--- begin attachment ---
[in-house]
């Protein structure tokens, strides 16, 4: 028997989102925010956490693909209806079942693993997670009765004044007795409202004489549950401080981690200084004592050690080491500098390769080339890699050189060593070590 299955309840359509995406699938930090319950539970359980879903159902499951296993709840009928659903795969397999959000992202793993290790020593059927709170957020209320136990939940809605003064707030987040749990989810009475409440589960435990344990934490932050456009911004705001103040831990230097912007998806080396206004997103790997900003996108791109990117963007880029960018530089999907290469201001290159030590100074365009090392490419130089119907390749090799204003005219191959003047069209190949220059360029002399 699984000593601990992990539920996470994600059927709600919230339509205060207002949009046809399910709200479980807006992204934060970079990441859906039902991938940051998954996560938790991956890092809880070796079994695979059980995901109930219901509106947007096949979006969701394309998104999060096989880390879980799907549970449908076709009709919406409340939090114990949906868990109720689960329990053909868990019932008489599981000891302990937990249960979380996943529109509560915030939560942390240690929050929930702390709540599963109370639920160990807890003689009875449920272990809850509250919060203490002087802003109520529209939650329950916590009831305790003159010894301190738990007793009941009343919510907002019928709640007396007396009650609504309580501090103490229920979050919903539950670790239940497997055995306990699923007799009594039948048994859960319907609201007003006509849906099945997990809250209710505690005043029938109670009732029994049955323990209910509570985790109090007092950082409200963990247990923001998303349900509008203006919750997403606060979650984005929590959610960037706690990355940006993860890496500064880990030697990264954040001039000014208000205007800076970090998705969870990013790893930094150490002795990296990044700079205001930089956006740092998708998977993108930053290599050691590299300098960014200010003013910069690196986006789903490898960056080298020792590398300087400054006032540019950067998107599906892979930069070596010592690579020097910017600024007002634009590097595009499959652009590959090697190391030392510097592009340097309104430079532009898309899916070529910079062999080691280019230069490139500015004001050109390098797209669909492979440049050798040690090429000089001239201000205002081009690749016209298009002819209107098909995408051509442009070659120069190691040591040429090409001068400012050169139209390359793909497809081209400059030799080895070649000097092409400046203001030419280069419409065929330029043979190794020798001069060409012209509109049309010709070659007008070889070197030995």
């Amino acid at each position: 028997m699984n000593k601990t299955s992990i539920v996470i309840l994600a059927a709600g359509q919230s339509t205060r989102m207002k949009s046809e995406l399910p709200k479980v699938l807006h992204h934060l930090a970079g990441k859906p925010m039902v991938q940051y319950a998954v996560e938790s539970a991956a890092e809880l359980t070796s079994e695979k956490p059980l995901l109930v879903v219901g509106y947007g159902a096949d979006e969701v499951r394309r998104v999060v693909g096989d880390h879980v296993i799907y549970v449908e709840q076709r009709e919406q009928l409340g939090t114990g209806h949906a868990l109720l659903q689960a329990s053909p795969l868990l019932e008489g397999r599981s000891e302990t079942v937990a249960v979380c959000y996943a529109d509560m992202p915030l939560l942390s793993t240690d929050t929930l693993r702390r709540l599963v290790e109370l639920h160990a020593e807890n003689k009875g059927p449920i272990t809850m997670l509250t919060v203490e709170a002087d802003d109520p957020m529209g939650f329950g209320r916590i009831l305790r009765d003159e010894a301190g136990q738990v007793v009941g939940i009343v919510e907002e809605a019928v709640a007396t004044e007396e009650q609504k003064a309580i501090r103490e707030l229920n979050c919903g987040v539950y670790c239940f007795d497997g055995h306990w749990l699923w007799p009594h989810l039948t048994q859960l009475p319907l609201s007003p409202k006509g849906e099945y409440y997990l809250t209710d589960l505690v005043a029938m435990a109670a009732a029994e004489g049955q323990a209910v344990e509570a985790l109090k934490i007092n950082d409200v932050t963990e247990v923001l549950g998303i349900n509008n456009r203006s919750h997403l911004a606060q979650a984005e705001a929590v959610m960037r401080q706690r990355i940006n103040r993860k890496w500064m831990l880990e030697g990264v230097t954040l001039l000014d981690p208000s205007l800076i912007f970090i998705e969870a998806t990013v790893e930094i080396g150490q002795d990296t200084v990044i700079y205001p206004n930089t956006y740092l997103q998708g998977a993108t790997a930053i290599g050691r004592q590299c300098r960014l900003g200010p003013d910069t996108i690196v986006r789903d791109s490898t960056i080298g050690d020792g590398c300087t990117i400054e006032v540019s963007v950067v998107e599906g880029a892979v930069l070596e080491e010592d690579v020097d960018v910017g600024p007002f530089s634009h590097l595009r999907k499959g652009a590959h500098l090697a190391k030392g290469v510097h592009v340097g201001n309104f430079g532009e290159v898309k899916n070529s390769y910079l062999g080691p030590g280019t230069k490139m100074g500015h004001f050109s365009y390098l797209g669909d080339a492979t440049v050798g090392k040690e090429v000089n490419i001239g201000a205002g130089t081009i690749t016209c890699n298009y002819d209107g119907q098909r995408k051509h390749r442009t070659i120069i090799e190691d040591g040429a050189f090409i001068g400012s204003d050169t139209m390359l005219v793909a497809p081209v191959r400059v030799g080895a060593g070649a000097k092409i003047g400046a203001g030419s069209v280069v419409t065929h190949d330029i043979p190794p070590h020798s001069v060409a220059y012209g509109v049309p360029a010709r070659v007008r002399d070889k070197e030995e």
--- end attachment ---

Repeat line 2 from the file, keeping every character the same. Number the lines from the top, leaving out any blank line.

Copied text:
């Protein structure tokens, strides 16, 4: 028997989102925010956490693909209806079942693993997670009765004044007795409202004489549950401080981690200084004592050690080491500098390769080339890699050189060593070590 299955309840359509995406699938930090319950539970359980879903159902499951296993709840009928659903795969397999959000992202793993290790020593059927709170957020209320136990939940809605003064707030987040749990989810009475409440589960435990344990934490932050456009911004705001103040831990230097912007998806080396206004997103790997900003996108791109990117963007880029960018530089999907290469201001290159030590100074365009090392490419130089119907390749090799204003005219191959003047069209190949220059360029002399 699984000593601990992990539920996470994600059927709600919230339509205060207002949009046809399910709200479980807006992204934060970079990441859906039902991938940051998954996560938790991956890092809880070796079994695979059980995901109930219901509106947007096949979006969701394309998104999060096989880390879980799907549970449908076709009709919406409340939090114990949906868990109720689960329990053909868990019932008489599981000891302990937990249960979380996943529109509560915030939560942390240690929050929930702390709540599963109370639920160990807890003689009875449920272990809850509250919060203490002087802003109520529209939650329950916590009831305790003159010894301190738990007793009941009343919510907002019928709640007396007396009650609504309580501090103490229920979050919903539950670790239940497997055995306990699923007799009594039948048994859960319907609201007003006509849906099945997990809250209710505690005043029938109670009732029994049955323990209910509570985790109090007092950082409200963990247990923001998303349900509008203006919750997403606060979650984005929590959610960037706690990355940006993860890496500064880990030697990264954040001039000014208000205007800076970090998705969870990013790893930094150490002795990296990044700079205001930089956006740092998708998977993108930053290599050691590299300098960014200010003013910069690196986006789903490898960056080298020792590398300087400054006032540019950067998107599906892979930069070596010592690579020097910017600024007002634009590097595009499959652009590959090697190391030392510097592009340097309104430079532009898309899916070529910079062999080691280019230069490139500015004001050109390098797209669909492979440049050798040690090429000089001239201000205002081009690749016209298009002819209107098909995408051509442009070659120069190691040591040429090409001068400012050169139209390359793909497809081209400059030799080895070649000097092409400046203001030419280069419409065929330029043979190794020798001069060409012209509109049309010709070659007008070889070197030995």